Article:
Metastatic cancers harbor complex genomic alterations. Thus, monotherapies are often suboptimal. Individualized combinations are needed in order to attenuate resistance. To help inform selection of safe starting doses for novel, two-agent, targeted drug combinations, we identified clinical trials in adult oncology patients who received targeted drug doublets (PubMed, January 1, 2010 through December 31, 2013). The dose percentage was calculated for each drug: (safe dose in combination divided by single agent full dose) X 100. Additive dose percentage represented the sum of the dose percentage for each drug. A total of 144 studies (N = 8568 patients; 95 combinations) were analyzed. In 51% of trials, each of the two drugs could be administered at 100% of their full dose. The lowest safe additive dose percentage was 60% if targets and/or class of drugs overlapped, or in the presence of mTor inhibitors, which sometimes compromised the combination dose. If neither class nor target overlapped and if mTor inhibitors were absent, the lowest safe additive dose percentage was 143%. The current observations contribute to the knowledge base that informs safe starting doses for new combinations of targeted drugs in the context of clinical trials or practice, hence facilitating customized combination therapies.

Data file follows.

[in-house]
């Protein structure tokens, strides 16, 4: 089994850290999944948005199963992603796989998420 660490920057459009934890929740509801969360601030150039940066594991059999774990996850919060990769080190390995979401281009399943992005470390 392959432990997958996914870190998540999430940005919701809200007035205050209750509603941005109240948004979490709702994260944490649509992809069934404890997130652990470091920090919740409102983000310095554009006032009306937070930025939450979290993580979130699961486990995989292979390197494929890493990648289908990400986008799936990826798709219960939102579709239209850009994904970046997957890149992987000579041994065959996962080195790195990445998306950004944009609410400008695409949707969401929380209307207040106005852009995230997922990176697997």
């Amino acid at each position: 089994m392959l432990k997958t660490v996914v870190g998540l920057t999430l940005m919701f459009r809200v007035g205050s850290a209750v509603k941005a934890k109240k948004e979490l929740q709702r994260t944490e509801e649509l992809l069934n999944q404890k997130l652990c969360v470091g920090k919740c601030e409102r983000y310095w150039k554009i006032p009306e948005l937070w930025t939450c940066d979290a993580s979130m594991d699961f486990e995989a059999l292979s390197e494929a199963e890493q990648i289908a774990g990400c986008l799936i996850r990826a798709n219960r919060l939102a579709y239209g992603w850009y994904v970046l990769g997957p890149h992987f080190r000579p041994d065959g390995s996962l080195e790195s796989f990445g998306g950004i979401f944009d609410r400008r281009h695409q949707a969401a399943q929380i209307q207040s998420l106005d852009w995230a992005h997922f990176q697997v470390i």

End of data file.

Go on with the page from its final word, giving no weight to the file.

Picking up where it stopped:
Liu, S., Nikanjam, M., & Kurzrock, R. (2016). Dosing de novo combinations of two targeted drugs: Towards a customized precision medicine approach to advanced cancers. Oncotarget, 7(10). https://doi.org/10.18632/oncotarget.7023